Holding Center: The Theocentric Unity of Truth in the Postmodern World -- By: Timothy R. Nichols

Journal: Chafer Theological Seminary Journal
Volume: CTSJ 11:1 (Spring 2005)
Article: Holding Center: The Theocentric Unity of Truth in the Postmodern World
Author: Timothy R. Nichols

Holding Center: The Theocentric Unity of Truth
in the Postmodern World

Timothy R. Nichols

Timothy R. Nichols received his most significant biblical education from his father, Rev. Edd Nichols. He went on to spend three years at Florida Bible College, and completed his B.S. at Southeastern Bible College in 1997. After a brief interlude, Tim continued his education at Chafer Theological Seminary, graduating with a Th.M. in 2004. Tim presently ministers at Tekna Bible Church in Hemet, CA, and is an instructor at Chafer Theological Seminary in Orange, CA. His email address is [email protected].

Most of the articles in the CTS Journal explain a controversial point of doctrine or elucidate an oft misunderstood passage of Scripture. This article will do neither. The doctrines at issue here are so basic to the Christian life that it would be difficult to disagree with them, and the passages of Scripture that inform this article are generally understood. However, Christians often do not understand certain applications of these doctrines and Scriptures to life in the modern world.

The basic doctrine at hand will be the biblical teaching on the Christian’s enemies: the world, the flesh, and the devil. Specifically, this article will focus on one particular way the world opposes the Christian life. A key passage for the discussion will be 1 John 2:15–17:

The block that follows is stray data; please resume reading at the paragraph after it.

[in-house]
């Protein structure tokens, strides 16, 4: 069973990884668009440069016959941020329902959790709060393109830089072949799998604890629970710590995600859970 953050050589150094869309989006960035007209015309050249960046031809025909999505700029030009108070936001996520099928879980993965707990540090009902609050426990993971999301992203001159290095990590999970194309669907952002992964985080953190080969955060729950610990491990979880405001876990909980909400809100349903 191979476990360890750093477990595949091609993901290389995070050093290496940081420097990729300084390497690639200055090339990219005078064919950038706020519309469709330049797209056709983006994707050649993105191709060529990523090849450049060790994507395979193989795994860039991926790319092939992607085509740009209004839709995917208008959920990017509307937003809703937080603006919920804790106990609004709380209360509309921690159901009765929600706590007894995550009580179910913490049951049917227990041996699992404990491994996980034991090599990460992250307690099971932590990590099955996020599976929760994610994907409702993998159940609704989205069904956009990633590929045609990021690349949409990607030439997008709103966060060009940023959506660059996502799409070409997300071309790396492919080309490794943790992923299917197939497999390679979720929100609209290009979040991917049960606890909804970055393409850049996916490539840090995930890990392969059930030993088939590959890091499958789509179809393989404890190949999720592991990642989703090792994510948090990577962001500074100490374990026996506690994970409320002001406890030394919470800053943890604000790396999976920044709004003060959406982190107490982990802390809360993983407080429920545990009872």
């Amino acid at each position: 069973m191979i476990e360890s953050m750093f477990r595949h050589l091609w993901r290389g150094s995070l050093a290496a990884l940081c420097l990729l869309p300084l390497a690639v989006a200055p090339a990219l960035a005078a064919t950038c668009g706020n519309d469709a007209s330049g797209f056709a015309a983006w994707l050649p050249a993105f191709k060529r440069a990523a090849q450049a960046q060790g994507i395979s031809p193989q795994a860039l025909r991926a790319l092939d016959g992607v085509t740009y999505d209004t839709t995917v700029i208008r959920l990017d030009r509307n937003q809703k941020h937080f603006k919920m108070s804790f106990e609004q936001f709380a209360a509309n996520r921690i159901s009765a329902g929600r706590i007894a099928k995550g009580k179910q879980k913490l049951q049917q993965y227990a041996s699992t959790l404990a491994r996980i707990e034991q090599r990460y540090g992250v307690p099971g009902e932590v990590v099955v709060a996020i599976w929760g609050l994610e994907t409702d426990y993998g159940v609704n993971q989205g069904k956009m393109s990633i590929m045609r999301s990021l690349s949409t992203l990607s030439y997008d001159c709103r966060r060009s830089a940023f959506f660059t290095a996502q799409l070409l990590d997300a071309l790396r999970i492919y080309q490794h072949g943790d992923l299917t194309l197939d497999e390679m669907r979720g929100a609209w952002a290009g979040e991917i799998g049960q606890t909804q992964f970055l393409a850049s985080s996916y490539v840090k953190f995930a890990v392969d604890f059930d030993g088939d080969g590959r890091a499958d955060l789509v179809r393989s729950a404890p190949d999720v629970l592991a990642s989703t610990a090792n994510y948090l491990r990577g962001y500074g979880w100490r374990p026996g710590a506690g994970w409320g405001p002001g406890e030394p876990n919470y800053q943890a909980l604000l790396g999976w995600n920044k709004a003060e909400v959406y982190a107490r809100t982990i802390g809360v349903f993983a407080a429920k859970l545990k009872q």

Love not the world, nor the things in the world. If anyone loves the world, the love of the Father is not in him; for all that is in the world, the lust of the flesh, the lust of the eyes, and the pride of life, is not of the father but is of the world. And the world is passing away, and its lusts; but the one who does the will of God abides forever.

Scripture uses the term world (κοσμος) in different ways,1 but here it refers to all that is temporary: the things of this life and our desires (of sight, body, and ego) for those things. The sense of the command is quite plain: believers are not to love the things of this world because this world is temporary, and believers must value the eternal above the temporal.2

The negative connotations associated with the term world become clearer further into the book:

Do not marvel, my brethren, if the world hates you.3

And this is the spirit of Antichrist, which you have heard was coming and is now already in the world. You are of God, little children, and have overcome them, because He who is in yo...

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